1. Thanks for your critique Jason. I’m glad you gave people the links. Funny how you didn’t pick up on DemFromCT’s first comment: “OTOH, if there were such a site run by, let’s say, CDC, we wouldn’t need a Flu Wiki. it is precisely because CDC does not that we do. We’ll be happy to take Flu Wiki off-line when a comparable official or authoritative source appears. In the meantime, Flu Wiki’s links page will take you to offical resources, experts, etc.” So obviously even one of the contributors recognizes that there’s a distinction between this grassroots effort and an “authoritative source”. So much for not appealing to authority when you need to. As far as checking information on the Flu Wiki, have you actually examined some of its pages and tried to check or verify the information? Can you imagine in an actual pandemic people visiting this site and doing cross-checking of the information? Try this page http://www.fluwikie.com/index.php?n=Consequences.Vaccines and look in the block at the bottom under Pregnant Women. Do you see any sources cited for this information? There’s a lot to be said for “authority” and authoritative information, and yes, it is found on the Internet. There’s a big difference between an appeal to authority and learning how to distinguish what’s authoritative and what’s worthless information. One criterion is who or what is making the claim or stating the “fact”. Would you believe information on a university Web site authored by an evolutionary biologist over a Creationist or an Intelligent Design Web site? I’ve said I appreciate and admire the work the Flu Wiki people are doing, but they’ve given no one any reason to trust the information that’s there.

  2. Sometimes I wonder (read: worry) whether people are simply believers and non-believers when it comes to wikis, blogs and similar technologies.

    First, regarding your comment that “even one of the contributors recognizes that there’s a distinction between this grassroots effort and an ‘authoritative source’,” I think the distinction they’re pointing out is that the hypothetical “authoritative source” does not exist—or is not acting quickly, efficiently, and transparently enough to provide information. I emphasize transparency because I think that’s one of the primary benefits of a wiki. You man not know who people are in real life, but you can see every revision they’ve made and judge them thusly. We are not often accorded the same liberty when it comes to traditional authority. (Here I’m thinking Supreme Court Justice nominations, etc)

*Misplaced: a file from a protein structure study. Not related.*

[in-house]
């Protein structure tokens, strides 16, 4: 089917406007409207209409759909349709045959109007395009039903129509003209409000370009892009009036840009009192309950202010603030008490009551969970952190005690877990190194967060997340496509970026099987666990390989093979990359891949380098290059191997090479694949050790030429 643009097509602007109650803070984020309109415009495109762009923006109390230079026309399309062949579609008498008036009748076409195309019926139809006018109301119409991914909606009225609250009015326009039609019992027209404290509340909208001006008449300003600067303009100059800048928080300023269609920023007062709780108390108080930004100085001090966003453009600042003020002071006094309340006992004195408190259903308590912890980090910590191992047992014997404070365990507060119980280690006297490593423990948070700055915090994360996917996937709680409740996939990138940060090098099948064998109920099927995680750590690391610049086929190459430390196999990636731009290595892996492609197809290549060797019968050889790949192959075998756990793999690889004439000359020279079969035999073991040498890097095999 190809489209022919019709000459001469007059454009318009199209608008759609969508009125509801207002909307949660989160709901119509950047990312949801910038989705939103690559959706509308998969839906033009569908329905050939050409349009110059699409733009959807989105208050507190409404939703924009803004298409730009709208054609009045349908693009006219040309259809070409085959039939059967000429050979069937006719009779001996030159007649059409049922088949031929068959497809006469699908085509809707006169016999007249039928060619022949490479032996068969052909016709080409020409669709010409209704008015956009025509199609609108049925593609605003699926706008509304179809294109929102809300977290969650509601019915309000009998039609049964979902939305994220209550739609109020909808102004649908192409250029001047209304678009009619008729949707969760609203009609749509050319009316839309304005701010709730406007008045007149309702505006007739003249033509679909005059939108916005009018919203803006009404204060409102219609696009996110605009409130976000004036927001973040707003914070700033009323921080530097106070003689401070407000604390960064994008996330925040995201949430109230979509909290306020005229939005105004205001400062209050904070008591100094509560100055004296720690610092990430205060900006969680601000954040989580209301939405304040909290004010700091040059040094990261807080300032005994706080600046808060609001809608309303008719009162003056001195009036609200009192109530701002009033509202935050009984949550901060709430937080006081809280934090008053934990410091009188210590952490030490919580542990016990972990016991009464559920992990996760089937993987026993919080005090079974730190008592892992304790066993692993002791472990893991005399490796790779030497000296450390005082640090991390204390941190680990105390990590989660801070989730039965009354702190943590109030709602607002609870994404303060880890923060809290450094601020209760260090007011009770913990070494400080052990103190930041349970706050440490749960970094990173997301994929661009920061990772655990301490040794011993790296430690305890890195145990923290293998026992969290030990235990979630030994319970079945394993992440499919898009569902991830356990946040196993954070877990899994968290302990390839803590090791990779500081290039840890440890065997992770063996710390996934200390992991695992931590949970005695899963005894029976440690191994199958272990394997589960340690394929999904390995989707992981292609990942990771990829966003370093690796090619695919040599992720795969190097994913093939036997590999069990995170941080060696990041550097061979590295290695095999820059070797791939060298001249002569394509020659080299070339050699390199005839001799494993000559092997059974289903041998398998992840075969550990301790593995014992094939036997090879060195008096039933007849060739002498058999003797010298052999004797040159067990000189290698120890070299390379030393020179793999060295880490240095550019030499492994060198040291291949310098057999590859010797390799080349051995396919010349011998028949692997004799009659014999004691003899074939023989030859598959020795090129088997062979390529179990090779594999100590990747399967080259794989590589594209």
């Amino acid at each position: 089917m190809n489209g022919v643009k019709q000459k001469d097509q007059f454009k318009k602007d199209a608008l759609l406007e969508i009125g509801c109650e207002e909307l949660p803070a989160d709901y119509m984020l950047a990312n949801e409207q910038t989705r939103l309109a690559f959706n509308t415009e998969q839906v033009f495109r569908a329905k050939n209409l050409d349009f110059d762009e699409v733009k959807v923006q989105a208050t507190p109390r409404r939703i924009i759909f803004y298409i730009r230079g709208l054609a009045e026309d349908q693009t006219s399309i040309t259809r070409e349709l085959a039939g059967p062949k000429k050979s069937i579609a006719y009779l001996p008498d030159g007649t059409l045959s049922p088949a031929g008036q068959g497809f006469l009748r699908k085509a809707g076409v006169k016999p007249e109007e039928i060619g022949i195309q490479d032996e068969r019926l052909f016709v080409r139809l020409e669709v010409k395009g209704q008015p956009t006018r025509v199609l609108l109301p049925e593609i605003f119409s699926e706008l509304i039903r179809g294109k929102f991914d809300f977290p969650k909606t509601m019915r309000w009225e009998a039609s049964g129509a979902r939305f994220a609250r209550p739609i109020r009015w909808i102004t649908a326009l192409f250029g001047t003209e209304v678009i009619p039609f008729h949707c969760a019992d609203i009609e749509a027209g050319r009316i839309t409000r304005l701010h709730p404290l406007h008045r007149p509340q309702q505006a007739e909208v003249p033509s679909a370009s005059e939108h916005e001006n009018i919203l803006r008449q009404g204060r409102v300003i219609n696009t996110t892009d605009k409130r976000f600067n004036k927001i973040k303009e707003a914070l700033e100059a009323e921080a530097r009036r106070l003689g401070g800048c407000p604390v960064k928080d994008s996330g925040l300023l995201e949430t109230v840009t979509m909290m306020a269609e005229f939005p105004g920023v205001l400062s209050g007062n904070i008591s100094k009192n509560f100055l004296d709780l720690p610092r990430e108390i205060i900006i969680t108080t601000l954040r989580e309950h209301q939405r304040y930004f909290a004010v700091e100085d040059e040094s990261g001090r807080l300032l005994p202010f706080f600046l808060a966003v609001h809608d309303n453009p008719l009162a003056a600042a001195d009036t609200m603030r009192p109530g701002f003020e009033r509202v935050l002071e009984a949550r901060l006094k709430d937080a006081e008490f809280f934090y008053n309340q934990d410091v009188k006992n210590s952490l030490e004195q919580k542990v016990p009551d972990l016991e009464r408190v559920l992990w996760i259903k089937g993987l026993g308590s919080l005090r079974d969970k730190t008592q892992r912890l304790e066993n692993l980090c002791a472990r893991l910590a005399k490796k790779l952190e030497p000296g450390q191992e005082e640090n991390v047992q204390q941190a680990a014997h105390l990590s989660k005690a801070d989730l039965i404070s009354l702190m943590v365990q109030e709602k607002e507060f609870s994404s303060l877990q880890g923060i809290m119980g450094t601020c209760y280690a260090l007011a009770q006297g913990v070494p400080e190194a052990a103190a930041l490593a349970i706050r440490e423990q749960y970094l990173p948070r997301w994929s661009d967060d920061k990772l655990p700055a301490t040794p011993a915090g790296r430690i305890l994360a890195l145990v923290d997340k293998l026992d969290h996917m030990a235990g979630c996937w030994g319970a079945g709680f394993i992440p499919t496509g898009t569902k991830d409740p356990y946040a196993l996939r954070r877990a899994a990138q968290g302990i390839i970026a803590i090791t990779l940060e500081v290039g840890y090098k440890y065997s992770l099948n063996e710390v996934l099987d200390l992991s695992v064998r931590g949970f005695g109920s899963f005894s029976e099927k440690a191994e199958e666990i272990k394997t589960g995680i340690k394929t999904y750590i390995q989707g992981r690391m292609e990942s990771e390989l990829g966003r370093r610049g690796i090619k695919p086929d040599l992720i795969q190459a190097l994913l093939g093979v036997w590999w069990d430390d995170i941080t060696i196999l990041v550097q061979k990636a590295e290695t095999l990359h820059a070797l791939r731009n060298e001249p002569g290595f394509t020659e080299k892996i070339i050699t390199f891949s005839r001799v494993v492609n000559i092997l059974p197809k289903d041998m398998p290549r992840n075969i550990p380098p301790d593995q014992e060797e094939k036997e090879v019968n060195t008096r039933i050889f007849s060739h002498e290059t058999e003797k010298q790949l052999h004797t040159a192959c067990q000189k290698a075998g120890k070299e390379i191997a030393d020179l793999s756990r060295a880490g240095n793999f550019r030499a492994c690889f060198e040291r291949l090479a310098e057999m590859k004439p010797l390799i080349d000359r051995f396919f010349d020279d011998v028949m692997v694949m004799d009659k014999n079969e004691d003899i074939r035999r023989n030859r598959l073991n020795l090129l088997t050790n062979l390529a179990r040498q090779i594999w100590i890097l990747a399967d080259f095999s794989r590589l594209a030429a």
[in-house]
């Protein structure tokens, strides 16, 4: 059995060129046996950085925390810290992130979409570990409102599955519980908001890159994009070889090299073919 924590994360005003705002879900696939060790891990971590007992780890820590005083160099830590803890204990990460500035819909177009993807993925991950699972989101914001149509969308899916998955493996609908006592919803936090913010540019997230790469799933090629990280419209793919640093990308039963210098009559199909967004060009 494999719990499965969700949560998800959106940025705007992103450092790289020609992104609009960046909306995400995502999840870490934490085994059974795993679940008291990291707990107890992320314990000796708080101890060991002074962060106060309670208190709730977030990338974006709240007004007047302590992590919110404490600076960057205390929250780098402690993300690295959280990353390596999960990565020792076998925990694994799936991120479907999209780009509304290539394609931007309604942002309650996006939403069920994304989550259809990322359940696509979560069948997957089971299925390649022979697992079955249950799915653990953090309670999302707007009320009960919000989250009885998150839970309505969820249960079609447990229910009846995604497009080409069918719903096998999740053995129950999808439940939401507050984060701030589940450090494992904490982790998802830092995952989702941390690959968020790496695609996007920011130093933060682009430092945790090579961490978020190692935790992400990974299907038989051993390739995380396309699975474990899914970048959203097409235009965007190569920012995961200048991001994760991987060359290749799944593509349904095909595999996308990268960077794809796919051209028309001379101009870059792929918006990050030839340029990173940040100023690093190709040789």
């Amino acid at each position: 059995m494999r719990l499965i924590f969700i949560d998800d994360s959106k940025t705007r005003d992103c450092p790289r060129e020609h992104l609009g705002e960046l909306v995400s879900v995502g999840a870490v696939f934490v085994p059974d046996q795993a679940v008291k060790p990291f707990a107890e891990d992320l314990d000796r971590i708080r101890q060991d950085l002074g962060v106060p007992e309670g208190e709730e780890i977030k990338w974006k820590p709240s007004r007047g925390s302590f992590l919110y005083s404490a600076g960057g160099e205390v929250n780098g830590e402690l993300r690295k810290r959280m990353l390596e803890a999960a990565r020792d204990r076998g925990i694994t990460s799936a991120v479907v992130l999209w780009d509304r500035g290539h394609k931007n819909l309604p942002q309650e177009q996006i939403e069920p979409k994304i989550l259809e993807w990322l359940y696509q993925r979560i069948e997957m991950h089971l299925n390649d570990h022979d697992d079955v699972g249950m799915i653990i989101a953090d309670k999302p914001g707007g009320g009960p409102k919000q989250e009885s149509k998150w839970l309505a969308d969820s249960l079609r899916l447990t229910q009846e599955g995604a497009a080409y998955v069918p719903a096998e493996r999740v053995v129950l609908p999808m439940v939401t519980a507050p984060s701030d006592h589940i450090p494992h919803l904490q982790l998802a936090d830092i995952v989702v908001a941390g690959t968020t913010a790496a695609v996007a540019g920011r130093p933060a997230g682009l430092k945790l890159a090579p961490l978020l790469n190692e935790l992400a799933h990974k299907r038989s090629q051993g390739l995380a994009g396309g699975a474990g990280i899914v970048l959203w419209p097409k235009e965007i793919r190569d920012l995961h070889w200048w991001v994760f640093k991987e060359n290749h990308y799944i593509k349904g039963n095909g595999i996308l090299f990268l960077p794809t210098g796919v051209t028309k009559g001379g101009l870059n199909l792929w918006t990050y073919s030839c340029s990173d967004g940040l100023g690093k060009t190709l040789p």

To answer the question, “Do you see any sources cited for this information?” I would answer that with a question: Did you leave a comment to that effect? Did you go find a source and add it to the wiki? (As of my leaving this comment, that answer is no)

    See that’s the difference (between the believers and the non). Traditional source authority creates a sort of passivity in people to respect “authority”. Since you’re used to obeying authority, your first instinct isn’t “I should fix this.”

    I liken this participatory authority to voting in our presidential elections. You’ve got to believe that your individual vote, though practically meaningless, contributes to something much bigger, en masse. That’s the authority, or more accurately the quality of a wiki. You’ve got a step back and see how every little change and contribution achieves a collective truth, and the authority is captured in the transparent access to the hundreds or thousands of revisions.

    The truth is that you, David, know something, and the something you know is that the section on Pregnant Women needs a source. So you’re faced with several options:

    1) Do nothing
    2) Do nothing and complain about lack of authority (which inadvertently may bring attention to the flaw which someone else will fix)
    3) Fix the problem yourself

    Finally your comment “they’ve given no one any reason to trust the information that’s there” I would refute by saying, “Yes they have, the reason they’ve given us to trust the information is that they’ve put together a wiki”—such that qualified people, yourself included (based, frighteningly I know, on self-appraisal), can improve the information at any instant, without any “red tape”—and we can all track the changes, correct mistakes, etc.

  3. The funny thing is that as much as we hem and haw about the authority of these newfangled wikis, we forget that traditional authority is not without its flaws. I’m reminded of a *gasp* wikipedia article I read the other day on the Matthew Effect: